This year's Cover-Up launches Thursday night at Cans with an all-star imaginary lineup that includes interpretations of the Cars, Kinks, Creedence Clearwater Revival, Rage Against The Machine, Bruce Springsteen, Garth Brooks and Garbage. More bands will join in the masquerade next weekend on Friday, Dec. 21 at Club Congress and Saturday, Dec. 22 at 191 Toole. Stay tuned for more info in next week's column.

Night One of The 2018 Great Cover-Up takes place at Cans beginning at 6 p.m. and features local bands Spacefish, The Bennu, Fitter Happier, Juju Fontaine, Natalie Pohanic, Cloudless, and Southbound Pilot. 

Check your local listings...

Friday, December 14

  • Dieselboy - 10 p.m. Rialto
  • Piano Jazz - 6 p.m. Dusty Monk
  • Advance Base w/ Lisa/Liza, Karima Walker - 8 p.m. 191 Toole
  • decker, Carlos Arzate & the Kind Souls, Keli Carpenter - 8 p.m. Club Congress
  • Sad Boi Night - 9 p.m. Cans
  • "Pigmy Death Ray w/ The Paris Accord - 9 p.m. 
  • Saint Charles Tavern - 9 p.m. Saint Charles Tavern"

 Saturday, December 15

  • Generation Cool 5 Year Anniversary - 10 p.m. Club Congress 
  • Salem the Bear Annual Food Drive - 6 p.m. Club Congress
  • Lisa O'Neill & the Open Ocean at Crooked Tooth - 6 p.m. Crooked Tooth
  • Metalachi w/ Miss Olivia and The Interlopers - 7 p.m. 191 Toole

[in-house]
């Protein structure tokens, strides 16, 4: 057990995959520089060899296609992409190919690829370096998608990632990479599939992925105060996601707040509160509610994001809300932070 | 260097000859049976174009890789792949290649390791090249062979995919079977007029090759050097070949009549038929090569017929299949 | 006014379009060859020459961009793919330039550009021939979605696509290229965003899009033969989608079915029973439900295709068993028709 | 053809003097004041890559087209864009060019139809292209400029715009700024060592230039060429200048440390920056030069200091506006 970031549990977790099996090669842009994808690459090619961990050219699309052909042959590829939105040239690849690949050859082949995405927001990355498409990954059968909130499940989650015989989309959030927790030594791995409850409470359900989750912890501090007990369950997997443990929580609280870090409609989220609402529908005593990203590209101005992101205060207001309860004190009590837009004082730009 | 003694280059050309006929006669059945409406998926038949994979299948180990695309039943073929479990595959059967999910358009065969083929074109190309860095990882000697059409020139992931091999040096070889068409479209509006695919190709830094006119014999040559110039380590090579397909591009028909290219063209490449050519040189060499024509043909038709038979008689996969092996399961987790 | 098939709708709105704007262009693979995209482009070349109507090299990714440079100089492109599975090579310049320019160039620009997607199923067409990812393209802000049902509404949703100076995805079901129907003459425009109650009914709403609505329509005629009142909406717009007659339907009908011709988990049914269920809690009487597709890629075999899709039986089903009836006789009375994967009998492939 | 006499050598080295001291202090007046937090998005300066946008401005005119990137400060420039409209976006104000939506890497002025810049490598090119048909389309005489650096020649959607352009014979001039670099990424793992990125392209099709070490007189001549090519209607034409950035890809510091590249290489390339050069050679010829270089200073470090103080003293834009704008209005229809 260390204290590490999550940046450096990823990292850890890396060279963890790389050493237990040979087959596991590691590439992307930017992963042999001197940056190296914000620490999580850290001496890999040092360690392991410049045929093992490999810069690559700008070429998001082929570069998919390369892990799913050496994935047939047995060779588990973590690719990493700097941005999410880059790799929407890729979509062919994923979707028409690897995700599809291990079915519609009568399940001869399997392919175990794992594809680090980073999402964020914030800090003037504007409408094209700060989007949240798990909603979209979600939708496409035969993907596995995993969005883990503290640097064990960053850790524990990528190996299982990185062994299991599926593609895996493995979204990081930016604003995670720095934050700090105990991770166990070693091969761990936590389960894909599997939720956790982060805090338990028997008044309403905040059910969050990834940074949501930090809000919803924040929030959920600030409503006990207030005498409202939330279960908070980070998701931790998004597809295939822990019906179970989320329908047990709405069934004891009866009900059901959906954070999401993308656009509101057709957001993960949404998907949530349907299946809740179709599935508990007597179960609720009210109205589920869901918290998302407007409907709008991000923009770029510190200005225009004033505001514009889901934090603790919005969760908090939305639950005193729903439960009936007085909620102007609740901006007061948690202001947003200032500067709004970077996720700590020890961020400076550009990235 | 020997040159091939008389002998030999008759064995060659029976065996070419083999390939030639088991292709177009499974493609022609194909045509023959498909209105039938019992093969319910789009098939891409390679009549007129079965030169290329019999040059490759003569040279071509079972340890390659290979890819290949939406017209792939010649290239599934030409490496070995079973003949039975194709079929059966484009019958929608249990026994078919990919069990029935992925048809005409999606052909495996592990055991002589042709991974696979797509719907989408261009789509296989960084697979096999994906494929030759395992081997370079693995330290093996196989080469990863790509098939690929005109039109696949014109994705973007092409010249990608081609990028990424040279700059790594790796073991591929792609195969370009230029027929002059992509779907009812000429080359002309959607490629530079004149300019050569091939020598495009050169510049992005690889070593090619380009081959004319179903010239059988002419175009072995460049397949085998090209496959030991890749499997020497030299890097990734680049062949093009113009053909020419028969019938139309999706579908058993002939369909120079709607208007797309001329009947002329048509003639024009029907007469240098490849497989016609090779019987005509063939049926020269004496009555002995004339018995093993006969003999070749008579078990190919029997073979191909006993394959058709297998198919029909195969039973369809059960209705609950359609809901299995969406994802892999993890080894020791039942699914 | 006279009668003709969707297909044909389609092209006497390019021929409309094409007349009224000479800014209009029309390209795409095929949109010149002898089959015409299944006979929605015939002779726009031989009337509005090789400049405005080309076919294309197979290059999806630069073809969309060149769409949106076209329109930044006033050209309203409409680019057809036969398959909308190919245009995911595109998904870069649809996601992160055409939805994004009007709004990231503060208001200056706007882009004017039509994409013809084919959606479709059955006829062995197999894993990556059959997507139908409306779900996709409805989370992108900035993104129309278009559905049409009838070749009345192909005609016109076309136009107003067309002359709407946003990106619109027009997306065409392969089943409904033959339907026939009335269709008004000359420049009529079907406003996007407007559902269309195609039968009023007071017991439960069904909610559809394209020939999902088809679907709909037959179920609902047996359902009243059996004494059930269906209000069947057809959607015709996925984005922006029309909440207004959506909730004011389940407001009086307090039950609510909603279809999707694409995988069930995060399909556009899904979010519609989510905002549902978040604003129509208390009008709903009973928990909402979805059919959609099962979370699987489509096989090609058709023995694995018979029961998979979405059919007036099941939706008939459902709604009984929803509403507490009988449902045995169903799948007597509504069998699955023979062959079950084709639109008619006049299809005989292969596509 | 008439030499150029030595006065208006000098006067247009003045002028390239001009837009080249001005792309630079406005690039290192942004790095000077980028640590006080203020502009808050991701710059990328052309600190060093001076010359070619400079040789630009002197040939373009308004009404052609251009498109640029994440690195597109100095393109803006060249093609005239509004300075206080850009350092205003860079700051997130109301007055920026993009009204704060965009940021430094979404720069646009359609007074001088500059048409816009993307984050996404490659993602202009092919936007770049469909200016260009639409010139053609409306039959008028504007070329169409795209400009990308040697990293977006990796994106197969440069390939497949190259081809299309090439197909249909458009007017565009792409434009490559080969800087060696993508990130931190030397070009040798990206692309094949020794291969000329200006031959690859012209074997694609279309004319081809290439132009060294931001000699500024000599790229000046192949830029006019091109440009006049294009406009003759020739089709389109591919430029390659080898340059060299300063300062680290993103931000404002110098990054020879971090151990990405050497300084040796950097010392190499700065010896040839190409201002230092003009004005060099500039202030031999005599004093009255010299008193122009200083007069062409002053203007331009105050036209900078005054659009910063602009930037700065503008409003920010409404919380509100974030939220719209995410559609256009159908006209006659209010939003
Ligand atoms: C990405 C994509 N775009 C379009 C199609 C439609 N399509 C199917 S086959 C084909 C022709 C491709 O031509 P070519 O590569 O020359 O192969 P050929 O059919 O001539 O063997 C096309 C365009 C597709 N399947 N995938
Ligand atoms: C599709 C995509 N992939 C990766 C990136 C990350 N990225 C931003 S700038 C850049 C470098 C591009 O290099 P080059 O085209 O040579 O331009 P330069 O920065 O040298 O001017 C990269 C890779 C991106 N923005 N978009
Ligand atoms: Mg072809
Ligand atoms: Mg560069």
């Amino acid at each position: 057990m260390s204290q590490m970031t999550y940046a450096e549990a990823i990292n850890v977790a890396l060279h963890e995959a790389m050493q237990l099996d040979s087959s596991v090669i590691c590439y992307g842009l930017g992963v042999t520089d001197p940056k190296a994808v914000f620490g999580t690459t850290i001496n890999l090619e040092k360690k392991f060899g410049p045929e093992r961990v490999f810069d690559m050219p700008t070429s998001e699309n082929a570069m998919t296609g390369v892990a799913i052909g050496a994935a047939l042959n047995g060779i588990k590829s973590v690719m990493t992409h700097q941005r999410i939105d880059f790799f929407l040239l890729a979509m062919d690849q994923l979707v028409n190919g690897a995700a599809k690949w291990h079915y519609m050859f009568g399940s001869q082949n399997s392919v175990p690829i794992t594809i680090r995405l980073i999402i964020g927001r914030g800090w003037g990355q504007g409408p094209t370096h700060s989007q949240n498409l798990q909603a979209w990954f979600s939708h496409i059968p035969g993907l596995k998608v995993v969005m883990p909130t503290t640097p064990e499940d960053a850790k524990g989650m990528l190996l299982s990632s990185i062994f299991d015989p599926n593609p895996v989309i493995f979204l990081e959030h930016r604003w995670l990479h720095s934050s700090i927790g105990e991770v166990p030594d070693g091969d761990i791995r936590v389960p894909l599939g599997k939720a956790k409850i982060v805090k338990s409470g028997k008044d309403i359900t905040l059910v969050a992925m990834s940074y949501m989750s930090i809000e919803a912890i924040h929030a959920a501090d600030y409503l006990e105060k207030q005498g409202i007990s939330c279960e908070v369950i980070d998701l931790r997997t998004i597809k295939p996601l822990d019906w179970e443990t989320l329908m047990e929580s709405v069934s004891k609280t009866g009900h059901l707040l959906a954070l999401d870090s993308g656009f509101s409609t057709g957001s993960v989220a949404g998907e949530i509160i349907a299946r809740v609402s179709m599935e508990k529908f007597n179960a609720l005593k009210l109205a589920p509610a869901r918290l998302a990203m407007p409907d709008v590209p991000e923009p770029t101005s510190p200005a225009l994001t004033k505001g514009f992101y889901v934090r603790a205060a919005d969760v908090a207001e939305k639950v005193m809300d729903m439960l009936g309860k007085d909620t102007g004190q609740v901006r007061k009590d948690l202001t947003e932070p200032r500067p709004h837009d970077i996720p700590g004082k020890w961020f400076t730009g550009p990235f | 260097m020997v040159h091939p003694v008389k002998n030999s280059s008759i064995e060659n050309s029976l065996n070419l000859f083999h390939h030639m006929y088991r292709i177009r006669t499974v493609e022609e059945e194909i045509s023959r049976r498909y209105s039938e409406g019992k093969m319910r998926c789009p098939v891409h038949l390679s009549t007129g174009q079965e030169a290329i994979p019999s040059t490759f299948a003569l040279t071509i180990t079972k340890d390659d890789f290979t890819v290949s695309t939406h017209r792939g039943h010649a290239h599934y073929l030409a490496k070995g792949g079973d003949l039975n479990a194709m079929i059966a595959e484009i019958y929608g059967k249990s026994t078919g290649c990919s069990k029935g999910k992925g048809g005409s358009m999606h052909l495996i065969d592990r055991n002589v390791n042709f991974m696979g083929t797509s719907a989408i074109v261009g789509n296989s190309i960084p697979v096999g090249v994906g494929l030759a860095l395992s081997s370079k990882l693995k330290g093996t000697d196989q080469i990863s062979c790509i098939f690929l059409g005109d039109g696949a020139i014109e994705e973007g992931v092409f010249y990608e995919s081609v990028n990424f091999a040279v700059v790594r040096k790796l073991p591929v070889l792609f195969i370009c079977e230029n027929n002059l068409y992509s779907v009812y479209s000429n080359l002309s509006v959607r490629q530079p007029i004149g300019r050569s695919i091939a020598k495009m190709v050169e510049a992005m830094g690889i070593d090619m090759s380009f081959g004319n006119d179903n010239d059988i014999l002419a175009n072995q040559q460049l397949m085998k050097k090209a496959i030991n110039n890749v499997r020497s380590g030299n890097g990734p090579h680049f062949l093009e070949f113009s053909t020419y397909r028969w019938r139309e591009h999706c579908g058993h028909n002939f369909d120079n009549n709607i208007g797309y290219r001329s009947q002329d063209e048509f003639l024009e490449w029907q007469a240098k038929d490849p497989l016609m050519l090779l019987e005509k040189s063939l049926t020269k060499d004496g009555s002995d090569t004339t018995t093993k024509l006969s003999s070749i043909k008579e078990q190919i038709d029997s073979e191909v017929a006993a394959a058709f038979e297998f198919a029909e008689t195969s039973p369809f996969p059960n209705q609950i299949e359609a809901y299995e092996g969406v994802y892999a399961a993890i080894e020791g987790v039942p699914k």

• Gila Byte, Heroes Reunion, Oversic - 9 p.m. Sky Bar
  • For Love or Absinthe - 7 p.m. Button Brewhouse
  • Chateau Chateau, Spider Cider, Crooked Saints - 7 p.m. Club Congress
  • OK Go - 7 p.m.Rialto
  • Monsoonpsyche Presents: Dementia, w/ The Trees, Topnax, PONDI, DJ Yungalva - 7 p.m. Solar Culture Gallery
  • Eugene Boronow Duo - 8 p.m. Dusty Monk
  • Old Paint Funky White Elephant Record Exchange - 8 p.m. La Cocina
  • Lucky Lenny - 8 p.m. Saint Charles Tavern
  • Leila Lopez - 8 p.m. Westbound (MSA Annex)
  • Club Sanctuary Krampusnacht - 9 p.m. Surly Wench

 Sunday, December 16

  • Kid's Open Mic - 4:30 p.m. La Cocina
  • Salem the Bear Annual Food Drive - 6 p.m. Club Congress

Monday, December 17

  • Nanomi Ozone, Dread Cat, Gem Show, Top Notch & Fonz - 8 p.m. Cans

Tuesday, December 18 

  • Patio Party w/ DJ Nada - 10 p.m. Hotel Congress
  • The Jazz Guild Jam - 7 p.m. Galactic Center
  • Ladytowne Live - 8 p.m. Club Congress

 Wednesday, December 19 

  • Street Blues Family  - 8 p.m. Club Congress
  • "Loser's Lounge w/ Natalie Pohanic, Gabe Rozell, Hank Topless Band - 9 p.m. Owls Club"

Thursday, December 20 

  • Goth Nite - 10  p.m. Owls Club"
  • Great Cover Up: Night One - 6 p.m. Cans
  • High School Winter Break Kickoff w/ Rough Draft, Pelt, Carnival, Calling Upon Theory, The Trees and Yum! - 6 p.m. Club Congress

Each week this column compiles a choice selection of live gigs in and around Tucson with the help of good venue and band event announcements and other resources. If you've got a gig coming up and you'd like your event listed in this space (or if your local band has a major announcement or a new release) drop me a line at arts@tucsonsentinel.com.

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Paloma Colacion

Nirantha Balagopal